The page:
Karen Darke – Post Olympics

1 10 2012

POD Andy asked me how my POD was the other day, and I thought he meant the very comfy portable athlete bed I was sleeping in for the month before the Paralympics, though I couldn’t quite figure why he wanted to know how my bed was given we’d been sleeping in the same one! “Nooo, the post-Olympic […]

POD

Andy asked me how my POD was the other day, and I thought he meant the very comfy portable athlete bed I was sleeping in for the month before the Paralympics, though I couldn’t quite figure why he wanted to know how my bed was given we’d been sleeping in the same one! “Nooo, the post-Olympic thing” he said “Post Olympic Depression, aka POD.” This was a phrase coined earlier in the year but I hadn’t thought about it much since.

“Errrr” I stammered. “Well, yeah, it’s a bit weird.”

‘A bit weird’ is an understatement. I’ve gone from having the most sustained focus ever (physical, mental and emotional), a rigid training programme that defines each part of my day, an amazing team supporting and working with me, the event of a lifetime…not to mention an amazing weekend in the Olympic village, closing ceremony, parade through London (astounding turn outs) to….well….an exhausted body, 1500 emails, a daily stream of more, and a mind that’s not quite sure what to make of it all!

After any ‘big’ thing in life there is always a small hiatus in energy – a ‘come down’ from the experience, a confusion while we reorganise ourselves (inside and out) to a new situation. So I’ve stolen a few hours from the busy-ness to sit and sip a Chai Latte (my favourite drink) in a comfy sofa and to reflect on what’s just been and what next. Here’s a small stream of consciousness about that…

What has been…

I owe so many people so much thanks for enabling the whole experience…I could never have got a silver medal alone…and a nearly bronze (which incidentally was absolutely the right thing to do even though I discovered afterwards that we could have been disqualified…but sometimes people and relationships come before medals!)…the way the British public have got behind the summer of sport is incredible…and it’s so great to see kids with the silver medal…it captures their imagination and seeing their faces (I’ve talked at a few schools) makes me realise that a medal isn’t just a lump of metal after all. It’s a lump of magic…and it can definately inspire a generation. It’s hard to have lost the focus and I’m missing ‘my team’ (thanks team – you know who you are from gym to psych to physiology, nutrition, coaching, friendship, family…)…maybe I’m grieving a bit for a great thing been and gone…I need to let go…that was then and this is now, a new ‘phase’. But it was great!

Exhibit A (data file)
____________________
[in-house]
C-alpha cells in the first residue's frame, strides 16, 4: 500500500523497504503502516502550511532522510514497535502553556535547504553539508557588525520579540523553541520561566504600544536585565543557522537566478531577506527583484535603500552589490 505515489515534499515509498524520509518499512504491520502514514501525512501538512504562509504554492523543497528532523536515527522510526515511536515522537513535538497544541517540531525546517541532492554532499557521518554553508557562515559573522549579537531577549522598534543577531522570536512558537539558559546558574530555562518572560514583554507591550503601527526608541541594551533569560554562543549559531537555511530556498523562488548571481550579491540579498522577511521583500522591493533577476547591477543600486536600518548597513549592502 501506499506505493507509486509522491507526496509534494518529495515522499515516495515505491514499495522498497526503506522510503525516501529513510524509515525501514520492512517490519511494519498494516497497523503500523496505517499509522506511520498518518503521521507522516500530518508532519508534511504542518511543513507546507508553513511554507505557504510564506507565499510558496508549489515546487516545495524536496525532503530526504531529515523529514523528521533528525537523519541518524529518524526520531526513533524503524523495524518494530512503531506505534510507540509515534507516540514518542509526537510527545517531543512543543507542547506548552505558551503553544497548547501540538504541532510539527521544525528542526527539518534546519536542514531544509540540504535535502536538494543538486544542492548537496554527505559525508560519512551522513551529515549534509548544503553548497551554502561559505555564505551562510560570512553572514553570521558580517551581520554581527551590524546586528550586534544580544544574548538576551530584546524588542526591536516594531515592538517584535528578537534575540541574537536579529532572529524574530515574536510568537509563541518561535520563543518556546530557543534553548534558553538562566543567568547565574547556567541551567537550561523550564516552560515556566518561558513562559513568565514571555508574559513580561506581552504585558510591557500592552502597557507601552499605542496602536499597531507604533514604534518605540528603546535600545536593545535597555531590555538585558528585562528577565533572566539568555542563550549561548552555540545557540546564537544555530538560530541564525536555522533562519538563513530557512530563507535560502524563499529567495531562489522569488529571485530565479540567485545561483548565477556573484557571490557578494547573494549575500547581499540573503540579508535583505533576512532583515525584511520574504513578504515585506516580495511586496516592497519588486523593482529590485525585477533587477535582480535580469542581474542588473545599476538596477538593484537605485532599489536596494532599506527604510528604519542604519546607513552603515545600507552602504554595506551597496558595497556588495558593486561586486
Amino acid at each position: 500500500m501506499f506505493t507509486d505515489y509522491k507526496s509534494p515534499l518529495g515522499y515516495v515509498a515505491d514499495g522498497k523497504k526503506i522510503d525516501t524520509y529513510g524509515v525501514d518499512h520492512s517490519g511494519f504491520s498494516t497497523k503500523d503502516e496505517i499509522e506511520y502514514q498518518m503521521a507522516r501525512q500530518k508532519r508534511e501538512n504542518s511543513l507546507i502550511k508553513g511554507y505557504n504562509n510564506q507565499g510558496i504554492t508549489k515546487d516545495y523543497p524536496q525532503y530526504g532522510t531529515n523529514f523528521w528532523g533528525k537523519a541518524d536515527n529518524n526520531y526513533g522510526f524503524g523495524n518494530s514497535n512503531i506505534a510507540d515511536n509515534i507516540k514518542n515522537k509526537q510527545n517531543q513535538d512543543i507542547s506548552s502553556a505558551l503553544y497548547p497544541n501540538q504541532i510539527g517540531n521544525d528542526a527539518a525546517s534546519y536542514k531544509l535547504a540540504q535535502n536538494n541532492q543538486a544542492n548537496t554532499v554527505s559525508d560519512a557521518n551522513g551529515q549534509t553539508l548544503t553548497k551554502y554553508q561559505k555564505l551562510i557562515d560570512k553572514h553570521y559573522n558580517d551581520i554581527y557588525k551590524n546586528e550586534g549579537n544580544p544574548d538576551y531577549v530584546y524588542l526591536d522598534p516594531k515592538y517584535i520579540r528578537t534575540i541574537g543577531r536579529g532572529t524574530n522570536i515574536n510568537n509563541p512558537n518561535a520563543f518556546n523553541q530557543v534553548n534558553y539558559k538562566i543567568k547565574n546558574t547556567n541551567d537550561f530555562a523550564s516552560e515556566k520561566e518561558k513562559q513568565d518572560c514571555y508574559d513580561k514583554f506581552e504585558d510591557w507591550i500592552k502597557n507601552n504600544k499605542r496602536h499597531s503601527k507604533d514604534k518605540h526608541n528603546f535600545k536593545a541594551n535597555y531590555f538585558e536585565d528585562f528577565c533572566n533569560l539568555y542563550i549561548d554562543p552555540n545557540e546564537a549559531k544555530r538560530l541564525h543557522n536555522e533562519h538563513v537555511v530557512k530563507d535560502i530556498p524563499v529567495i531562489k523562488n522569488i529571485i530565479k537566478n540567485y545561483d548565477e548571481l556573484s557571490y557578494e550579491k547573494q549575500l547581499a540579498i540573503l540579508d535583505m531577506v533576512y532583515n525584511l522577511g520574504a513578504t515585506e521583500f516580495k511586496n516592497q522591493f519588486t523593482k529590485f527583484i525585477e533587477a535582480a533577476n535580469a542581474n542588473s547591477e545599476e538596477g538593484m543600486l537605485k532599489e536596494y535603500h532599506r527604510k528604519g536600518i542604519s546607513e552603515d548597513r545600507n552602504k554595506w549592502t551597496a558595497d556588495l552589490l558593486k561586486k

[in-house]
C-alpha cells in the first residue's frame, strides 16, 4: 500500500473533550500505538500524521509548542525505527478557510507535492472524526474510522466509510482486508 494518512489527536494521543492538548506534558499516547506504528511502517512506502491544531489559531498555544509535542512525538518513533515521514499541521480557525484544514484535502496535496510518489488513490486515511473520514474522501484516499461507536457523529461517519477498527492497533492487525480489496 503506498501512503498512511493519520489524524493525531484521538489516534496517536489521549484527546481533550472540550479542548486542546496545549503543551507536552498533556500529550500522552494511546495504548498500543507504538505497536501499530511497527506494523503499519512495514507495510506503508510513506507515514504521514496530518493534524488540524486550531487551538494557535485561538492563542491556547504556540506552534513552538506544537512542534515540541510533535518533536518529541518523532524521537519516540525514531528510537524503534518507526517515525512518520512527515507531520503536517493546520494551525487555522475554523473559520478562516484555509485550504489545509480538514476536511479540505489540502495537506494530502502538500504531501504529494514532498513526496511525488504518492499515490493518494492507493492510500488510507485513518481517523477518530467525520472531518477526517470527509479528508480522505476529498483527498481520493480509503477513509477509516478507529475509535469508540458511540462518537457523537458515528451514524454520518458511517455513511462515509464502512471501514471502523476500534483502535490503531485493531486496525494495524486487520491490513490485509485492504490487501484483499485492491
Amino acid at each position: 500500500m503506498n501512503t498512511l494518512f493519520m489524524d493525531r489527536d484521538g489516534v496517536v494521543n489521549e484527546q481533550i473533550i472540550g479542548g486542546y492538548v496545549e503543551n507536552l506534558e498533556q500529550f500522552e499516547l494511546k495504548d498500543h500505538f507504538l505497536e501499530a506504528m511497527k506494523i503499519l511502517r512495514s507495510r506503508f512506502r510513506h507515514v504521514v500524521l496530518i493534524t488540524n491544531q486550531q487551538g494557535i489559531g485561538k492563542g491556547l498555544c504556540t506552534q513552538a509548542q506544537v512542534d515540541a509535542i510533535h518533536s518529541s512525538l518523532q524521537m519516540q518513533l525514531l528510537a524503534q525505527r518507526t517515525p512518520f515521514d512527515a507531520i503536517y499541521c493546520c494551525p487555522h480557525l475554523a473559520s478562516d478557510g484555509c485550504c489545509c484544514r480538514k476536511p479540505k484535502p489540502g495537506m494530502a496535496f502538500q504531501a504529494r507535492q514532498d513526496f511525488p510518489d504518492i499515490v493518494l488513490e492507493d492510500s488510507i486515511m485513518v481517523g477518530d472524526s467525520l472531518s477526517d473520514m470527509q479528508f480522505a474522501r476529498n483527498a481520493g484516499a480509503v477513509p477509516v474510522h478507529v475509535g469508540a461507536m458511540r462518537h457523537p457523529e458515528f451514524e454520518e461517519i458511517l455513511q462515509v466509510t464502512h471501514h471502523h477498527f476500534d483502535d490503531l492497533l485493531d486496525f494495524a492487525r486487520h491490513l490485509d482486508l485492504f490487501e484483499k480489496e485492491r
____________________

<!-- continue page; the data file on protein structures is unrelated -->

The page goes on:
And what is to come…

People always ask me ‘what next’ after any of the adventures or projects I’ve had, and sometimes it irritates me as I like time and space to absorb what’s just happened before leaping into what next. But, this time I have to leap…into speaking in all sorts of places from schools, charities and businesses, into the World Paratriathlon Championships in New Zealand next month (I’m representing GB but haven’t properly swum or pushed a race chair for more nearly 18 months, yikes), and then the Pole of Possibility in November 2013 (www.poleofpossibility.com) which is super exciting, totally overwhelming and really quite scary. How to raise funds to go, how to raise £1 million for our chose charity Back Up, how to travel over 1000km across Antarctica…there’s so much to do it’s hard to know where to start…and so, I’m sitting drinking Chai Latte, slowing down, taking stock and reminding myself that almost anything we can dream up is possible, but that sometimes, taking a deep breath and slowing down is the best way to move forward. I remind myself that life isn’t a tick list. It’s important to pause, reflect and plan (these things don’t come so naturally to activists like myself) rather than trying to do and solve everything in one day!

Needless to say, life isn’t dull, adventures lie in store and THANK YOU to all of you who have moved me to tears with your messages in so many way – your support about the Games, about my new book Boundless, and just in general. And my favourite story of the week (apart from a train conductor insisting I couldn’t buy a ticket and giving me a bottle of wine instead!!!) is this… I gave a Union Jack flag to a small boy at the closing ceremony and a few days ago his dad sent me a picture of it on the wall at his school, with a story about how a real Paralympic athlete had given it to him underneath. Very cool!!!

Take a look at my site www.karendarke.com where you’ll find details on how you can buy signed copies of my books If you fall and Boundless.

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